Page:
The Q&A Archives: Using Gray Water

Question: I live on St. Croix, U.S. Virgin Islands. Water is scarce here. However, with a family of three laundry is not. If I use gray water on the vegetables will it damage them? I use it on the shrubs and fruit trees and it does not seem to harm them. I'm using Tide (free of dyes and perfumes). The vegetables are young now. They are flourishing now with fresh water which is expensive. Thanks for your time and comments.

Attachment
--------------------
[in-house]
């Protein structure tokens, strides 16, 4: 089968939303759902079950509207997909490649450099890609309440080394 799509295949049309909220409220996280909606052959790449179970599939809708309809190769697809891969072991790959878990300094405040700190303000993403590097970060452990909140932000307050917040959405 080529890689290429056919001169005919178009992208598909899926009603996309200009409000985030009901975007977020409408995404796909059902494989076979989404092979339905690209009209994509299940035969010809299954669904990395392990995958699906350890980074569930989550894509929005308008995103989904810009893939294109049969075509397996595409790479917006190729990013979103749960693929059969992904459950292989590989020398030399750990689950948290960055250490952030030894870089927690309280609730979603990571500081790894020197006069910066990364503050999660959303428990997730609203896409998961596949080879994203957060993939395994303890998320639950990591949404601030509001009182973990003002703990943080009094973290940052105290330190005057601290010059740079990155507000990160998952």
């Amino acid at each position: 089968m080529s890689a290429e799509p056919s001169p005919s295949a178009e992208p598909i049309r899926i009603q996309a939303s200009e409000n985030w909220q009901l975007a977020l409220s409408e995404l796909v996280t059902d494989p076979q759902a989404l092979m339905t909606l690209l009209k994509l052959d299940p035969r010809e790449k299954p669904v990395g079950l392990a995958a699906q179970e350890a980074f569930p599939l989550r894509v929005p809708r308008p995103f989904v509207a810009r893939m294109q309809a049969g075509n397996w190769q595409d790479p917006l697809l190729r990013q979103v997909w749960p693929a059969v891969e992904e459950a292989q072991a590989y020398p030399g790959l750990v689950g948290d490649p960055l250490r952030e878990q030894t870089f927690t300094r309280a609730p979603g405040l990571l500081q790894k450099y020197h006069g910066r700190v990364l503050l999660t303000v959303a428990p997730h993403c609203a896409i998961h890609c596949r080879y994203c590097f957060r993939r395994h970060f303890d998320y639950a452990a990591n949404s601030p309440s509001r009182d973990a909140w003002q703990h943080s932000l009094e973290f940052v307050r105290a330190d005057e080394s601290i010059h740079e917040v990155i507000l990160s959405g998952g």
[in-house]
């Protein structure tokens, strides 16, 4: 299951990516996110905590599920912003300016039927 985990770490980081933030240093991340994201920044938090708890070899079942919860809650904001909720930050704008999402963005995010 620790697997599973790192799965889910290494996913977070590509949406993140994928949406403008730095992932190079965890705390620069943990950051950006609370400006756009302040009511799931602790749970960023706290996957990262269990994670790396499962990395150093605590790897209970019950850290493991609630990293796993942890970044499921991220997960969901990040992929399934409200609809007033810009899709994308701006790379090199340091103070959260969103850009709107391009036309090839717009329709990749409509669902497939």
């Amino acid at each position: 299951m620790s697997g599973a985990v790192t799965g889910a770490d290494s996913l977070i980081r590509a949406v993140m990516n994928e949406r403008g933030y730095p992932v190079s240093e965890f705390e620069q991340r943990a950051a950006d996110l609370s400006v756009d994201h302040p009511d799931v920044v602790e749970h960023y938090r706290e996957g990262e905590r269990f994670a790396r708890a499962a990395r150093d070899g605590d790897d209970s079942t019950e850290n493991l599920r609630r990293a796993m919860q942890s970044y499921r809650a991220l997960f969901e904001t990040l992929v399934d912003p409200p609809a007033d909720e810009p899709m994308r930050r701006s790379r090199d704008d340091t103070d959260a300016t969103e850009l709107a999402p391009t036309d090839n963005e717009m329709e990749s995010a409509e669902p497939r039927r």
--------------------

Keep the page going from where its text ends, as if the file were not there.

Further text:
Answer: In some municipalities, the use of gray water on ornamentals is perfectly acceptable. In others, it's illegal, because of the potential hazards involved with bacteria and the possiblity of contaminating groundwater. Gray water from a washing machine should be fine for ornamentals, but I'd be concerned about using it near veggies, or other edibles like strawberries. The water could contain bacteria that might cling to the fruits and veggies and make you sick when you consumed them. The gray water will have traces of oil, soap, and degreasers that have the potential to damage the tender vegetable plants as they grow, and could result in poor yield, deformed plants, or stressed plants that would be more susceptible to pests and diseases. If you add plenty of organic matter to your soil, and if you place 3-4 inches of mulch over the bare soil, you'll help the soil retain moisture and stop the process of quick evaporation. Veggies should be able to get by with only one-inch of water per week. To further conserve your precious resource, water only during the early morning hours. Under the circumstances, I'd vote for using fresh water on the veggies and gray water on ornamental landscape plants.

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